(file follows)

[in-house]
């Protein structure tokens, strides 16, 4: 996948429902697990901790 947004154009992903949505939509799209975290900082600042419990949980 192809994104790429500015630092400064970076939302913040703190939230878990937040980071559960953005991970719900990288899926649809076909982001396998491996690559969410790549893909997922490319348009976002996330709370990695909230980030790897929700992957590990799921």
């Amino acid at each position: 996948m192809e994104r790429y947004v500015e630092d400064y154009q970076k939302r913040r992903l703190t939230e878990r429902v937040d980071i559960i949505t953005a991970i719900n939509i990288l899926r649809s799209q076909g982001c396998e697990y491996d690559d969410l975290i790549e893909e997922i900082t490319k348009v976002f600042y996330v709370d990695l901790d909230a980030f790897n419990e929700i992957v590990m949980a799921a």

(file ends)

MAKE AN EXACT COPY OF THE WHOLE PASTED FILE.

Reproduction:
[in-house]
């Protein structure tokens, strides 16, 4: 996948429902697990901790 947004154009992903949505939509799209975290900082600042419990949980 192809994104790429500015630092400064970076939302913040703190939230878990937040980071559960953005991970719900990288899926649809076909982001396998491996690559969410790549893909997922490319348009976002996330709370990695909230980030790897929700992957590990799921």
């Amino acid at each position: 996948m192809e994104r790429y947004v500015e630092d400064y154009q970076k939302r913040r992903l703190t939230e878990r429902v937040d980071i559960i949505t953005a991970i719900n939509i990288l899926r649809s799209q076909g982001c396998e697990y491996d690559d969410l975290i790549e893909e997922i900082t490319k348009v976002f600042y996330v709370d990695l901790d909230a980030f790897n419990e929700i992957v590990m949980a799921a």